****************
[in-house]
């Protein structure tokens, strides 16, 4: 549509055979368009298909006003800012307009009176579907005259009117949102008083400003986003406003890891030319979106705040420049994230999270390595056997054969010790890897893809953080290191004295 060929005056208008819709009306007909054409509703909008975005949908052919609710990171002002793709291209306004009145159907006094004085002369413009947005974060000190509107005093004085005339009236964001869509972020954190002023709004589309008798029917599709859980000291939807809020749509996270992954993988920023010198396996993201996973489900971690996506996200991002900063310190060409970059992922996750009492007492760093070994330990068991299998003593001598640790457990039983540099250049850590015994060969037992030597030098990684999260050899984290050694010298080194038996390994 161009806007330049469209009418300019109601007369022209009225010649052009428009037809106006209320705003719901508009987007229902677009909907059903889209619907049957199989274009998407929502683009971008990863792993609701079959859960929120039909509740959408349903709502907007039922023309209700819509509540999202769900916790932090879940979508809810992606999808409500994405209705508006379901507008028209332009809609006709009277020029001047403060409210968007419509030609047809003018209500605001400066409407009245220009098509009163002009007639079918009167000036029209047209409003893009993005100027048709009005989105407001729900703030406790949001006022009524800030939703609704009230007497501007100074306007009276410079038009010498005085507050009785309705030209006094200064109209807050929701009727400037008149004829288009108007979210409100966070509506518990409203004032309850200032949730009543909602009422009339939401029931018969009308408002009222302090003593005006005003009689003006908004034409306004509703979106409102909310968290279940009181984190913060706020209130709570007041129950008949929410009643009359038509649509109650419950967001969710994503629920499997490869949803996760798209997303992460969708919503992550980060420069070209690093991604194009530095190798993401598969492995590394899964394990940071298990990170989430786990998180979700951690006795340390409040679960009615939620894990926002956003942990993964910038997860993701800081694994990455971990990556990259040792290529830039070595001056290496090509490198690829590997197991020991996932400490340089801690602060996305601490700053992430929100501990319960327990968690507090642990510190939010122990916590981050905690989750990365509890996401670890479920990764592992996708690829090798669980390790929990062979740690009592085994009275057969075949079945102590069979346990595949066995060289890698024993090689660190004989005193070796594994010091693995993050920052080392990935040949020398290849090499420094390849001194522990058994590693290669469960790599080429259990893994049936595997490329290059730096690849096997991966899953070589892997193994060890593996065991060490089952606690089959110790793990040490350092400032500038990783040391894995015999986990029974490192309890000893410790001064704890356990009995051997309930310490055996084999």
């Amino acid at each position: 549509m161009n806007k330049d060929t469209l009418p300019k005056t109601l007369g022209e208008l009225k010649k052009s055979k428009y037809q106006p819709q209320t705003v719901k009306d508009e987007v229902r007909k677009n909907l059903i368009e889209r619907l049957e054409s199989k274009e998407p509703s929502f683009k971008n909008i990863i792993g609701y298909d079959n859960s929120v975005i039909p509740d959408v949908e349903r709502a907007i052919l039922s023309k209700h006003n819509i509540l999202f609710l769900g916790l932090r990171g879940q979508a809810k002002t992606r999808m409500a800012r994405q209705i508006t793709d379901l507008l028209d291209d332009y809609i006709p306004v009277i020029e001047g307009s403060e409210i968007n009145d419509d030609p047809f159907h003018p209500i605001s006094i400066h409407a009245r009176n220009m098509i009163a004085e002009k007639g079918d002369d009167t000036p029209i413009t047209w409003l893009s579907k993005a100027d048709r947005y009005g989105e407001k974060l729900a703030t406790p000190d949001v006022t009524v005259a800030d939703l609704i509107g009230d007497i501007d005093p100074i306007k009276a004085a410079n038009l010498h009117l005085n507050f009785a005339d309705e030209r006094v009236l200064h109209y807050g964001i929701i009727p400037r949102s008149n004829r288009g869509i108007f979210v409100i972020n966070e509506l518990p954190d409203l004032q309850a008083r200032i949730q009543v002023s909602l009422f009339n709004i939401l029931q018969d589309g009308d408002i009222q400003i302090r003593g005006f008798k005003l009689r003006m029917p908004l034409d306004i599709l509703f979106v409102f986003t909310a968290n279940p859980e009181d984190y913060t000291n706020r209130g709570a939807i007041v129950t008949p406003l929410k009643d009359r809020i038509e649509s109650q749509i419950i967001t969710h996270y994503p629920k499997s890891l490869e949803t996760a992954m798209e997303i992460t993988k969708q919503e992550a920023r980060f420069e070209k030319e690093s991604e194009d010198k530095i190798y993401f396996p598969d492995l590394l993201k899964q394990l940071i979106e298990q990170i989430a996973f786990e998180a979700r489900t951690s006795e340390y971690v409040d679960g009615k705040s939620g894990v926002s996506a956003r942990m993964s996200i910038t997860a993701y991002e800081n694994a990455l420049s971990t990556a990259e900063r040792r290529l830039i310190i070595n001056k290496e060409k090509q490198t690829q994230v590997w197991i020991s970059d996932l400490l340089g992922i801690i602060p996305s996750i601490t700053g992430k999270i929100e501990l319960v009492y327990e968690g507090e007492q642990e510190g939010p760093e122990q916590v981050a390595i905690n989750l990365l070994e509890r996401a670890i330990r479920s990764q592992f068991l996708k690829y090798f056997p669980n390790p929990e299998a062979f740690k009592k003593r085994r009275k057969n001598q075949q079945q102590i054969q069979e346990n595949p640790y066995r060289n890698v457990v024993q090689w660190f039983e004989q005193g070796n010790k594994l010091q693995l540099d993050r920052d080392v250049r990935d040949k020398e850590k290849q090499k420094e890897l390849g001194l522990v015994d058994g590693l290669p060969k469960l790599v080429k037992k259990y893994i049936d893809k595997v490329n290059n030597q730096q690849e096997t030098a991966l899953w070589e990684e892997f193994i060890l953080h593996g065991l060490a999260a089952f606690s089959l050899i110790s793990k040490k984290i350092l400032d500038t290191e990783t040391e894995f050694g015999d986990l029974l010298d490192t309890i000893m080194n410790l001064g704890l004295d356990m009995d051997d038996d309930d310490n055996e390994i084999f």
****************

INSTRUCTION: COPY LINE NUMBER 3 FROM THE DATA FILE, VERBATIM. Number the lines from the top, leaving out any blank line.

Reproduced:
């Amino acid at each position: 549509m161009n806007k330049d060929t469209l009418p300019k005056t109601l007369g022209e208008l009225k010649k052009s055979k428009y037809q106006p819709q209320t705003v719901k009306d508009e987007v229902r007909k677009n909907l059903i368009e889209r619907l049957e054409s199989k274009e998407p509703s929502f683009k971008n909008i990863i792993g609701y298909d079959n859960s929120v975005i039909p509740d959408v949908e349903r709502a907007i052919l039922s023309k209700h006003n819509i509540l999202f609710l769900g916790l932090r990171g879940q979508a809810k002002t992606r999808m409500a800012r994405q209705i508006t793709d379901l507008l028209d291209d332009y809609i006709p306004v009277i020029e001047g307009s403060e409210i968007n009145d419509d030609p047809f159907h003018p209500i605001s006094i400066h409407a009245r009176n220009m098509i009163a004085e002009k007639g079918d002369d009167t000036p029209i413009t047209w409003l893009s579907k993005a100027d048709r947005y009005g989105e407001k974060l729900a703030t406790p000190d949001v006022t009524v005259a800030d939703l609704i509107g009230d007497i501007d005093p100074i306007k009276a004085a410079n038009l010498h009117l005085n507050f009785a005339d309705e030209r006094v009236l200064h109209y807050g964001i929701i009727p400037r949102s008149n004829r288009g869509i108007f979210v409100i972020n966070e509506l518990p954190d409203l004032q309850a008083r200032i949730q009543v002023s909602l009422f009339n709004i939401l029931q018969d589309g009308d408002i009222q400003i302090r003593g005006f008798k005003l009689r003006m029917p908004l034409d306004i599709l509703f979106v409102f986003t909310a968290n279940p859980e009181d984190y913060t000291n706020r209130g709570a939807i007041v129950t008949p406003l929410k009643d009359r809020i038509e649509s109650q749509i419950i967001t969710h996270y994503p629920k499997s890891l490869e949803t996760a992954m798209e997303i992460t993988k969708q919503e992550a920023r980060f420069e070209k030319e690093s991604e194009d010198k530095i190798y993401f396996p598969d492995l590394l993201k899964q394990l940071i979106e298990q990170i989430a996973f786990e998180a979700r489900t951690s006795e340390y971690v409040d679960g009615k705040s939620g894990v926002s996506a956003r942990m993964s996200i910038t997860a993701y991002e800081n694994a990455l420049s971990t990556a990259e900063r040792r290529l830039i310190i070595n001056k290496e060409k090509q490198t690829q994230v590997w197991i020991s970059d996932l400490l340089g992922i801690i602060p996305s996750i601490t700053g992430k999270i929100e501990l319960v009492y327990e968690g507090e007492q642990e510190g939010p760093e122990q916590v981050a390595i905690n989750l990365l070994e509890r996401a670890i330990r479920s990764q592992f068991l996708k690829y090798f056997p669980n390790p929990e299998a062979f740690k009592k003593r085994r009275k057969n001598q075949q079945q102590i054969q069979e346990n595949p640790y066995r060289n890698v457990v024993q090689w660190f039983e004989q005193g070796n010790k594994l010091q693995l540099d993050r920052d080392v250049r990935d040949k020398e850590k290849q090499k420094e890897l390849g001194l522990v015994d058994g590693l290669p060969k469960l790599v080429k037992k259990y893994i049936d893809k595997v490329n290059n030597q730096q690849e096997t030098a991966l899953w070589e990684e892997f193994i060890l953080h593996g065991l060490a999260a089952f606690s089959l050899i110790s793990k040490k984290i350092l400032d500038t290191e990783t040391e894995f050694g015999d986990l029974l010298d490192t309890i000893m080194n410790l001064g704890l004295d356990m009995d051997d038996d309930d310490n055996e390994i084999f």